What If My Spouse and I Don’t Agree on How to Handle Our Child’s Substance Use?
It’s hard enough when your child is using substances but what should you do when and your spouse don’t agree on how to handle the drug or alcohol use?
In the past, treatment for an addiction to opioids (heroin or prescription pain pills) was very limited. It wasn’t uncommon to think of addiction as a moral failing. Many parents believed their son or daughter could easily “just stop” if he or she wanted to.
But today, with scientific research and studies of the brain, we now know so much more about what can help lead more people to recovery.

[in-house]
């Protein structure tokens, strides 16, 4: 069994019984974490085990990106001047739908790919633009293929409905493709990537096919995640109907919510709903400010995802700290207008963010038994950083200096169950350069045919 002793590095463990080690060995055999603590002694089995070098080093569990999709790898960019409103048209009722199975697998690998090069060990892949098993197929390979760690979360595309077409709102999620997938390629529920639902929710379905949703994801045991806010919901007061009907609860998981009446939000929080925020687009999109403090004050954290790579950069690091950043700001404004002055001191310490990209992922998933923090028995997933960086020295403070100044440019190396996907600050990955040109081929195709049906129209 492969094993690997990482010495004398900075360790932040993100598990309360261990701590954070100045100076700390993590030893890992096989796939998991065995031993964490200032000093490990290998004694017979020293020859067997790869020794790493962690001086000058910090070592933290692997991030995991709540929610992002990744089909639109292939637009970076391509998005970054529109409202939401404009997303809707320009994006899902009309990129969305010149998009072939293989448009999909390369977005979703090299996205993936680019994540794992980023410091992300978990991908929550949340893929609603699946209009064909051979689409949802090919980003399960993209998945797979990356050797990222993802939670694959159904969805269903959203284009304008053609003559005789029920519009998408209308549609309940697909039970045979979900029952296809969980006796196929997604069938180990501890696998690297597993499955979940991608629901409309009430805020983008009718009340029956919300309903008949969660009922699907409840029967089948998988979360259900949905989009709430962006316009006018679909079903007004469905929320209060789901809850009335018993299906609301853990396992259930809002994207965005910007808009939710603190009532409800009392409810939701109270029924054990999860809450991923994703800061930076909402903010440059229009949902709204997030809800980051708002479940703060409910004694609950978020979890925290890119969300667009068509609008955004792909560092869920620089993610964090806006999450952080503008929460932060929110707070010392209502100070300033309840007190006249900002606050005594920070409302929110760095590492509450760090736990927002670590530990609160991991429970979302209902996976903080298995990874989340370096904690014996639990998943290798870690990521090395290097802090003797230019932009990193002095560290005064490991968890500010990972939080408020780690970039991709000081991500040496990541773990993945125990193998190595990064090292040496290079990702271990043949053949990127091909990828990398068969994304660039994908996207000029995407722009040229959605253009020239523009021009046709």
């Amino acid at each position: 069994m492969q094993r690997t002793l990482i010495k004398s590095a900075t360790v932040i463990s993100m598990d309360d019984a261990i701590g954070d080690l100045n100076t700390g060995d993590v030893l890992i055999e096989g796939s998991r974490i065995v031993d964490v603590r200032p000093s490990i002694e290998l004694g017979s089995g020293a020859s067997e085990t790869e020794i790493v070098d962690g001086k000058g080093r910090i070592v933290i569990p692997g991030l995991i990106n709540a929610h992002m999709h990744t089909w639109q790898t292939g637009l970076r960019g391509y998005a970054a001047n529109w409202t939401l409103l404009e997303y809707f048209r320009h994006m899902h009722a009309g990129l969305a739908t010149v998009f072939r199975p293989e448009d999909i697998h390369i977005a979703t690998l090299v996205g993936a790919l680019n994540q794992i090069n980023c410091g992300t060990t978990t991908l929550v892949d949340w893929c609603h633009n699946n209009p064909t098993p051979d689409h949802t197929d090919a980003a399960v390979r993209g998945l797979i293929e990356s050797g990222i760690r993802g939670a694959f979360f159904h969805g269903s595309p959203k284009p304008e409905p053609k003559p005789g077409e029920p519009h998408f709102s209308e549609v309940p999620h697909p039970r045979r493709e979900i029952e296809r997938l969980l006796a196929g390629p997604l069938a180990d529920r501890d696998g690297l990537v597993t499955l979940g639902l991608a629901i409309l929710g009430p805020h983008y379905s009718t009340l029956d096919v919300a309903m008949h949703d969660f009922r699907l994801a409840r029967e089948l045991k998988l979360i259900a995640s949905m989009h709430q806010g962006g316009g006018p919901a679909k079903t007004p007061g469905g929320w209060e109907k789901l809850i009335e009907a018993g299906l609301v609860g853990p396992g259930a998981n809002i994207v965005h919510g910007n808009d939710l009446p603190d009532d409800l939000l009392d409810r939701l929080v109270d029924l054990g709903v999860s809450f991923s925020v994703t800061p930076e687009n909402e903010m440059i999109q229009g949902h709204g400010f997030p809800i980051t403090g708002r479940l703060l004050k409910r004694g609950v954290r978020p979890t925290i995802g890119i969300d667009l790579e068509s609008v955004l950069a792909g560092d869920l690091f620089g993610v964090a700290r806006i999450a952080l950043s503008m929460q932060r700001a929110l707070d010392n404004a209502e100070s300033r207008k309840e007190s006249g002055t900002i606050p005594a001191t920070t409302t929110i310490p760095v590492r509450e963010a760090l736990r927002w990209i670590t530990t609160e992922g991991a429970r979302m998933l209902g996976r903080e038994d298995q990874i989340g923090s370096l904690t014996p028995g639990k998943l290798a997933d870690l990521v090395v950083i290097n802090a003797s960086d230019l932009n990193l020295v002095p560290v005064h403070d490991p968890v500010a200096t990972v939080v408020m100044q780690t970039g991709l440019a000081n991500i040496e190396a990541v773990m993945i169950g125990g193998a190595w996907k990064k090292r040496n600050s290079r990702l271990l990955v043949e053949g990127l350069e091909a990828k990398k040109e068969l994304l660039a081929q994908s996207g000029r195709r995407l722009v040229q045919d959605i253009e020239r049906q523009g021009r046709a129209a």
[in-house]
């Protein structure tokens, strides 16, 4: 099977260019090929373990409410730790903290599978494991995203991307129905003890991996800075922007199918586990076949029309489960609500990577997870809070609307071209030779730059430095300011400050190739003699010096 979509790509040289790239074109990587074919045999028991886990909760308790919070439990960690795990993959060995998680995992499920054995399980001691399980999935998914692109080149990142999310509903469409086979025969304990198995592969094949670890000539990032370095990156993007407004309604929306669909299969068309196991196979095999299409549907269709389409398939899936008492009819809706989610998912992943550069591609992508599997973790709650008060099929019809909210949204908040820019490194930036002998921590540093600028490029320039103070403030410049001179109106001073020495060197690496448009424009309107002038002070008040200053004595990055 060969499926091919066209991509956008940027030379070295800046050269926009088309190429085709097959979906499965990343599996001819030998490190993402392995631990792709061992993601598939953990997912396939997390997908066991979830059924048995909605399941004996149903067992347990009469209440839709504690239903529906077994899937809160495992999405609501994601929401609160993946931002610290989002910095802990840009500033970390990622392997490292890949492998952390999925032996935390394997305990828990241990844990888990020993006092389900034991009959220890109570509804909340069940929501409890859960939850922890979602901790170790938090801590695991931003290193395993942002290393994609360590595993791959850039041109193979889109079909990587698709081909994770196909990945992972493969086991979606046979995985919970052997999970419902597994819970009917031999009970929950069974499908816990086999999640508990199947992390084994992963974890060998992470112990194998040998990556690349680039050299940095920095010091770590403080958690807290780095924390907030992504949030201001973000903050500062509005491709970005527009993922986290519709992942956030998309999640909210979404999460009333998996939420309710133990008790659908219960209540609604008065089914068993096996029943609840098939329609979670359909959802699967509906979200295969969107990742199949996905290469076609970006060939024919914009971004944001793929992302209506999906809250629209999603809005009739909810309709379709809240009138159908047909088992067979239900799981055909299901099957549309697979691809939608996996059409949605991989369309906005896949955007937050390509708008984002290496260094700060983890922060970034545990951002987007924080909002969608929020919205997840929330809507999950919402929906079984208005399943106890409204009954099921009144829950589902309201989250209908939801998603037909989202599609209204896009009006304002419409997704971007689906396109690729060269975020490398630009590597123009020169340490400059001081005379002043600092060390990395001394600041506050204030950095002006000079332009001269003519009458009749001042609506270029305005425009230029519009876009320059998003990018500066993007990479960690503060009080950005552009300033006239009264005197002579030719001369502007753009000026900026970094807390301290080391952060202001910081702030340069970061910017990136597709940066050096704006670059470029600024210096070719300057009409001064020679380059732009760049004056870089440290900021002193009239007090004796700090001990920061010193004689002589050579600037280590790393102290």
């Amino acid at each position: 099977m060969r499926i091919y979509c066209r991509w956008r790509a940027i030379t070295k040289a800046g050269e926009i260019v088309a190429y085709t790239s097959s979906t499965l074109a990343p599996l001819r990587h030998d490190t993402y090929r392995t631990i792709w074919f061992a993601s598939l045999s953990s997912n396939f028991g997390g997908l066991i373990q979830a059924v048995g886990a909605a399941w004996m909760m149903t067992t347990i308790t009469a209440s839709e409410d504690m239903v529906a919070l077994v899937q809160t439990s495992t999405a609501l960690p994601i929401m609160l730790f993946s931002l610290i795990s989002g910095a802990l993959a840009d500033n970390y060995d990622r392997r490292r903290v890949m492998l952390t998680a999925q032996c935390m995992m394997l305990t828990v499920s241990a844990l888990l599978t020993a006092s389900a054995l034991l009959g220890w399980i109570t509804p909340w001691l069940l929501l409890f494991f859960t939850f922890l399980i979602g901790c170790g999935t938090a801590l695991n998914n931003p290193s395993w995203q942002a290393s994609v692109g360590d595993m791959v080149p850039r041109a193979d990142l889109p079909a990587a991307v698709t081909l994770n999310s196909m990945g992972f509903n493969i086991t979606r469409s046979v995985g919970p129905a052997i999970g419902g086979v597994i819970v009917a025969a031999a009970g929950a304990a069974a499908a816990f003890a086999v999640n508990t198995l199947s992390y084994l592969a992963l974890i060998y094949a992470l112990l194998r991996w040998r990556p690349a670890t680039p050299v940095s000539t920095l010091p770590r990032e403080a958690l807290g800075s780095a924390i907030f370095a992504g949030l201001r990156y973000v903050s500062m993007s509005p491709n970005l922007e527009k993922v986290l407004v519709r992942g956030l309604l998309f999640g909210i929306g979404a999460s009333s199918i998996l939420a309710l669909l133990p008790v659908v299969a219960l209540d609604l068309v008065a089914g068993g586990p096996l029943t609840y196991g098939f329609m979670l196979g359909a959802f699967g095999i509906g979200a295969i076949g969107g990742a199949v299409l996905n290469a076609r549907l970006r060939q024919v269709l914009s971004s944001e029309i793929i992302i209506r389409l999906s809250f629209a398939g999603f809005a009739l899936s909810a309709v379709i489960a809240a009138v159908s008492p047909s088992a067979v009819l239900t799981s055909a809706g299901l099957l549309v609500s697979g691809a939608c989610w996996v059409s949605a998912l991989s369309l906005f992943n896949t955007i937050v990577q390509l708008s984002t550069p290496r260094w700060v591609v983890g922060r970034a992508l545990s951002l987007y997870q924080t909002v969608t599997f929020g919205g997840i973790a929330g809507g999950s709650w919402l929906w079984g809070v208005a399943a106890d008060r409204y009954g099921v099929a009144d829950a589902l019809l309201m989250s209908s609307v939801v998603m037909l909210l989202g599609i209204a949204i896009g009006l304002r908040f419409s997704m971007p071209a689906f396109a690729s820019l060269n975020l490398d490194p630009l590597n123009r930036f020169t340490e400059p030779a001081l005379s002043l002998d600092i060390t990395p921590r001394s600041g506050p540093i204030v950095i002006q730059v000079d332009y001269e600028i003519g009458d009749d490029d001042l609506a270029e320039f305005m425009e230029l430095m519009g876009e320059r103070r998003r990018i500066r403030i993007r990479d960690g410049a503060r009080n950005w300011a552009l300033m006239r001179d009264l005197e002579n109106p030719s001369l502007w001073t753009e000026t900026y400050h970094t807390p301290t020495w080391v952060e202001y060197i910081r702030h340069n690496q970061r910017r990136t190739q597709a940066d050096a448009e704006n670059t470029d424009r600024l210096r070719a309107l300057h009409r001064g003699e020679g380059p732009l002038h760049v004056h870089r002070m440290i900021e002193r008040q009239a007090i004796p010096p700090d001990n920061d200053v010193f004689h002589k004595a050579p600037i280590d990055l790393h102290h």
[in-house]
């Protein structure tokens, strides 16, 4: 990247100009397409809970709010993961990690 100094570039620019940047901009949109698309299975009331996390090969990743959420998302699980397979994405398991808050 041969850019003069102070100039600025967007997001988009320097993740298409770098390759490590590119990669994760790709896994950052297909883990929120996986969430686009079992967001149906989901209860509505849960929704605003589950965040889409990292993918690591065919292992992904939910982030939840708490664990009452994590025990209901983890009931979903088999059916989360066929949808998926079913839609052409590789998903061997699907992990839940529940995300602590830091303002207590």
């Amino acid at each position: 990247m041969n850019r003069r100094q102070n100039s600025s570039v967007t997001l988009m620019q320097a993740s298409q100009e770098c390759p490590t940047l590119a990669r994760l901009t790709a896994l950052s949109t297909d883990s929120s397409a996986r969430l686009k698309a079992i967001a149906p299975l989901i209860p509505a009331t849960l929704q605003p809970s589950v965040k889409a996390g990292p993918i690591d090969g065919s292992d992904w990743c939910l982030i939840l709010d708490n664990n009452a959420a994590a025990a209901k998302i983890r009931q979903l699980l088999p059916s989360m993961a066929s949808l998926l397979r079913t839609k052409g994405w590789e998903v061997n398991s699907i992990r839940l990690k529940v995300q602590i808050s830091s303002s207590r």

Medication-assisted treatment — combined with comprehensive therapy and family support — can help lessen the brain’s urges to continue to use. By helping to reduce cravings and withdrawal, medication-assisted treatment such as naltrexone (Vivitrol), buprenorphine (Suboxone) and methadone can help a person stop thinking constantly about the problem drug. This allows the person to focus on returning to a healthy lifestyle.
Watch the video below to hear experts Adam Bisaga, MD, a Professor of Psychiatry at Columbia University, and Alicia Murray, DO, a Board Certified Addiction Psychiatrist, explain how medication-assisted treatment is just that — “assistance” — in helping a person with an addiction maintain recovery:
This eBook will help you learn more about medication-assisted treatment – what it is, how it’s used, where to find it and how you can best support your child through treatment.